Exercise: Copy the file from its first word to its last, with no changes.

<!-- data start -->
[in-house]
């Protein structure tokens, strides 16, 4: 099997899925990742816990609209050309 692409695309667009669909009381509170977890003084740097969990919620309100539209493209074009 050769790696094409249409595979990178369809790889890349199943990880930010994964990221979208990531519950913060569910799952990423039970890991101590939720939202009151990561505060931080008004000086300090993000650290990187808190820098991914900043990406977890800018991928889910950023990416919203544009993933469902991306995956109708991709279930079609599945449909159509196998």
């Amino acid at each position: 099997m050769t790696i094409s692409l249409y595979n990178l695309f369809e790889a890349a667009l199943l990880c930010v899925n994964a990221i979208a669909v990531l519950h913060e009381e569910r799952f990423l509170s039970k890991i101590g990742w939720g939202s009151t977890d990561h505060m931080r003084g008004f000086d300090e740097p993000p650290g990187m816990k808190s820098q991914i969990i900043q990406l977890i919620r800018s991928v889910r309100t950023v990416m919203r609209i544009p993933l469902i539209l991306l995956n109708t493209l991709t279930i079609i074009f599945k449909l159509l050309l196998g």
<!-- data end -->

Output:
[in-house]
């Protein structure tokens, strides 16, 4: 099997899925990742816990609209050309 692409695309667009669909009381509170977890003084740097969990919620309100539209493209074009 050769790696094409249409595979990178369809790889890349199943990880930010994964990221979208990531519950913060569910799952990423039970890991101590939720939202009151990561505060931080008004000086300090993000650290990187808190820098991914900043990406977890800018991928889910950023990416919203544009993933469902991306995956109708991709279930079609599945449909159509196998």
């Amino acid at each position: 099997m050769t790696i094409s692409l249409y595979n990178l695309f369809e790889a890349a667009l199943l990880c930010v899925n994964a990221i979208a669909v990531l519950h913060e009381e569910r799952f990423l509170s039970k890991i101590g990742w939720g939202s009151t977890d990561h505060m931080r003084g008004f000086d300090e740097p993000p650290g990187m816990k808190s820098q991914i969990i900043q990406l977890i919620r800018s991928v889910r309100t950023v990416m919203r609209i544009p993933l469902i539209l991306l995956n109708t493209l991709t279930i079609i074009f599945k449909l159509l050309l196998g």